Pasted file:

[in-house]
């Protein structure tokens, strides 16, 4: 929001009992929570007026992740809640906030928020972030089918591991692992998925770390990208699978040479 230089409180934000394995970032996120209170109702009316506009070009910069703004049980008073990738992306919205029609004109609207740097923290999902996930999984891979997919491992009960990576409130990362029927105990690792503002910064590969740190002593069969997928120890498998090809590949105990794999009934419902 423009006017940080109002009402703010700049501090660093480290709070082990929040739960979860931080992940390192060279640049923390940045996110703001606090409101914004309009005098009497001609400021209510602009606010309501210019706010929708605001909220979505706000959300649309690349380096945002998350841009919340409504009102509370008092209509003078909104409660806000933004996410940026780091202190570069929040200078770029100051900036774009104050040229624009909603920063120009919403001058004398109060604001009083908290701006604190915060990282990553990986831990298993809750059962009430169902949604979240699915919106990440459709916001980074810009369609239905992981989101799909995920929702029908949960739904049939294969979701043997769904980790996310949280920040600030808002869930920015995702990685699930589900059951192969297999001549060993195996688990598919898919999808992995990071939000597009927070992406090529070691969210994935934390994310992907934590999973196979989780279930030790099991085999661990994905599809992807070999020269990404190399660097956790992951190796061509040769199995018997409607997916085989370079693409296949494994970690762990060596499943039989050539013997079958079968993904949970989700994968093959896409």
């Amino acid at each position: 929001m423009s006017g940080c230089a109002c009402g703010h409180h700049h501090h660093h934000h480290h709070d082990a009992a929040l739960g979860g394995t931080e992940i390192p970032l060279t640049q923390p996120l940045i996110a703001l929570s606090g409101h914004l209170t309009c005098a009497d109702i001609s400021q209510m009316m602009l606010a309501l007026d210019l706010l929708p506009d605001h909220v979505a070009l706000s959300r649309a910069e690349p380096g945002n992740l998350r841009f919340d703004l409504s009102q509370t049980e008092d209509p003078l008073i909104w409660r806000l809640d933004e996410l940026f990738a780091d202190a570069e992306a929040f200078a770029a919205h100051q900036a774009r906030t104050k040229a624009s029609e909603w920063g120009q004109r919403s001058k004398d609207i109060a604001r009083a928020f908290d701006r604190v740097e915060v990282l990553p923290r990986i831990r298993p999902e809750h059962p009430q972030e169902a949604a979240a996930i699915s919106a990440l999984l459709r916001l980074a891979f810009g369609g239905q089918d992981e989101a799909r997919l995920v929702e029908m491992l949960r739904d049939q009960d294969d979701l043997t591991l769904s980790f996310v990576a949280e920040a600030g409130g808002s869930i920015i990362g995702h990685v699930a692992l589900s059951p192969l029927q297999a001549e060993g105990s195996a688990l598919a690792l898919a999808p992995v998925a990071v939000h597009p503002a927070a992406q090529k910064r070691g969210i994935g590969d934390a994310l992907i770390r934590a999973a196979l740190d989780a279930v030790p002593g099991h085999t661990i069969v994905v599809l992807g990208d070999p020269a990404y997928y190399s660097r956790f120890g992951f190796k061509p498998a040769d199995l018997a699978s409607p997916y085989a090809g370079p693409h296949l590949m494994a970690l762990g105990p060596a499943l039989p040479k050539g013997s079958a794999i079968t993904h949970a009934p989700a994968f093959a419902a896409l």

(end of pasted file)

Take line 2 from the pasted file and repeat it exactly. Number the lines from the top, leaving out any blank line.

């Protein structure tokens, strides 16, 4: 929001009992929570007026992740809640906030928020972030089918591991692992998925770390990208699978040479 230089409180934000394995970032996120209170109702009316506009070009910069703004049980008073990738992306919205029609004109609207740097923290999902996930999984891979997919491992009960990576409130990362029927105990690792503002910064590969740190002593069969997928120890498998090809590949105990794999009934419902 423009006017940080109002009402703010700049501090660093480290709070082990929040739960979860931080992940390192060279640049923390940045996110703001606090409101914004309009005098009497001609400021209510602009606010309501210019706010929708605001909220979505706000959300649309690349380096945002998350841009919340409504009102509370008092209509003078909104409660806000933004996410940026780091202190570069929040200078770029100051900036774009104050040229624009909603920063120009919403001058004398109060604001009083908290701006604190915060990282990553990986831990298993809750059962009430169902949604979240699915919106990440459709916001980074810009369609239905992981989101799909995920929702029908949960739904049939294969979701043997769904980790996310949280920040600030808002869930920015995702990685699930589900059951192969297999001549060993195996688990598919898919999808992995990071939000597009927070992406090529070691969210994935934390994310992907934590999973196979989780279930030790099991085999661990994905599809992807070999020269990404190399660097956790992951190796061509040769199995018997409607997916085989370079693409296949494994970690762990060596499943039989050539013997079958079968993904949970989700994968093959896409």